Airdate: Old School

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ABC’s stellar year for local drama continues with crime series Old School, starring Bryan Brown and Sam Neill as two crusty opposites working together to solve crimes and scams.

It will screen on Friday nights from late May.

The series from producer Helen Pankhurst and Tony Ayres of Matchbox Pictures also stars Damian Walshe-Howling, Sarah Pierse, Hanna Mangan Lawrence, Mark Coles Smith, Sacha Horler, Peter Phelps, Kate Box and Steve Rodgers.

Director Gregor Jordan (Two Hands) is also an exec producer and a key writer.

People used to say growing old was a crime. Lennie and Ted are out to prove them wrong.

Ted McCabe (Sam Neill), a retired cop, and Lennie Cahill (Bryan Brown), a retired crim, get together to solve crimes, unravel scams and make some much-needed cash, while avoiding the wrath of the police and the underworld.

Sure, their history is muddy – the last time they met, Lennie was part of a gang that pulled off an armed car robbery during which Ted was shot, Lennie was arrested, and the other gang members either died or got away (with the loot). But now that Lennie has been released from jail, and Ted’s been pensioned off, there’s something they both want: to find the remaining members of the gang. Lennie wants his cut of the loot. Ted wants to find out who shot him. And they reckon there’s a likely shot it’s the same bloke.

The pursuit of this mastermind binds Lennie and Ted together and they use their collective skills and contacts to solve various other crimes, scams and puzzles.

In the course of solving each crime, they fight like cat and dog but always come back together. Working at something makes them feel alive. And they need the cash. Ted and Lennie have both lost their superannuation: Ted’s bank account has been hacked; and Lennie never did get his share of the loot. They’re poor and unable to continue the careers – as detective or safecracker – that used to give them meaning and money.

Ted and Lennie are the odd couple of crime solving. One is a tough, honest ex-cop, the other an irreverent ‘honourable’ ex-crim. Ted is steely once he gets the whiff of a case, while Lennie’s a piss-taking larrikin. However they share a certain ‘old school’ code and set of values. And as the series progresses, hanging out with each other will change them in surprising ways. They may approach each case from different directions, creating comic sparks and furious arguments, but they always pull together at the end – just.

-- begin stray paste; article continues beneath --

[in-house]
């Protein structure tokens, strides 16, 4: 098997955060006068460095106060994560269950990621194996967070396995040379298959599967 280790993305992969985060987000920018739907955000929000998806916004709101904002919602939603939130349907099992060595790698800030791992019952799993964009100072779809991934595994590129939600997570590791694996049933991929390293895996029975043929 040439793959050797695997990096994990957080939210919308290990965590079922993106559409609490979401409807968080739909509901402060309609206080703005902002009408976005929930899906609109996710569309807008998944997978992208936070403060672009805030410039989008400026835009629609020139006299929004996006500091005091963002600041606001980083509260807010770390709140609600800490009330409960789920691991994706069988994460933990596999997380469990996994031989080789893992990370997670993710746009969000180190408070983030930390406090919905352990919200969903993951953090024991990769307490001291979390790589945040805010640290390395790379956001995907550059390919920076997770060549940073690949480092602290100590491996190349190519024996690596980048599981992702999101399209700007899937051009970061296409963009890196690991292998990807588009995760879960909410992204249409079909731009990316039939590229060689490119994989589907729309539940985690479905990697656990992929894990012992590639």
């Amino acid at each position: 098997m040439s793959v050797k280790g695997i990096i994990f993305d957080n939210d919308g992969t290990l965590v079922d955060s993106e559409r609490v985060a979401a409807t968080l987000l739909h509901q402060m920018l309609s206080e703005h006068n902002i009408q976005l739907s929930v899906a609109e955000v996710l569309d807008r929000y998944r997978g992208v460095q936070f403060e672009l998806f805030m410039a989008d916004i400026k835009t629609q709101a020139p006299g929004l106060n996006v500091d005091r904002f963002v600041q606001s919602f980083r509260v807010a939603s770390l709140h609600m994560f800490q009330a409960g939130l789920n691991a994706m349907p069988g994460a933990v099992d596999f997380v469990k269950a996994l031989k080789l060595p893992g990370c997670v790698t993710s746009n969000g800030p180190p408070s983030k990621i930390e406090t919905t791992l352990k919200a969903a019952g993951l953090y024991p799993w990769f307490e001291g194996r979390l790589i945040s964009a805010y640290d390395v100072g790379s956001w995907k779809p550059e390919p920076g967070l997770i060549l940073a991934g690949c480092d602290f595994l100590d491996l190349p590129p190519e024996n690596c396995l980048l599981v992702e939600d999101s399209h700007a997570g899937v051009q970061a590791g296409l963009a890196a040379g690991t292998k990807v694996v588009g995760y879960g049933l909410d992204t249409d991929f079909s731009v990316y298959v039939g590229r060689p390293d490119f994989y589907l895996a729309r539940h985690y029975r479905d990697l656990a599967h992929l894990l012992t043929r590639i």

Friday May 23 at 8.30pm

7 Comments:

  1. David I hate to break it to you but you described Bryan Brown as a former crime. Not in the article but the descriptive sentence, or whatever it is called, when you click on the article. If I was feeling silly I’d wonder what crime is a Bryan Brown.

    On the article itself it’s interesting particularly about Sam Neill. He certainly travels around. I hope it is good. Sounds like it might be.

  2. Maev....Sydney

    I like the sound of this…I will watch…
    @ victor….a little rough panning a show you have not even seen a promo for …as yet…*sigh*

  3. It feels like you’ve seen this series already, a stunningly unoriginal idea. But in a soft Friday night slot it will do well with the over 60s plus audience (white, Anglo and aging). Shame the ABC hasn’t a little more ambition and originality and producing shows which reflect a diverse Australia. It increasingly looks like a poor and derivative cousin of the BBC.

  4. TasTVcameraman

    I mean how great is ABC TV Drama right now, Dr Blake, Janet King, and now this sounds like another cracker.
    Damien Parer should be great this week also.
    Any news on whether Janet King is returning ?

  5. This sounds like a very good series, will definitely be watching it, reminds me of the English series New Tricks in a round about way. ABC have some terrific programmes on these days.

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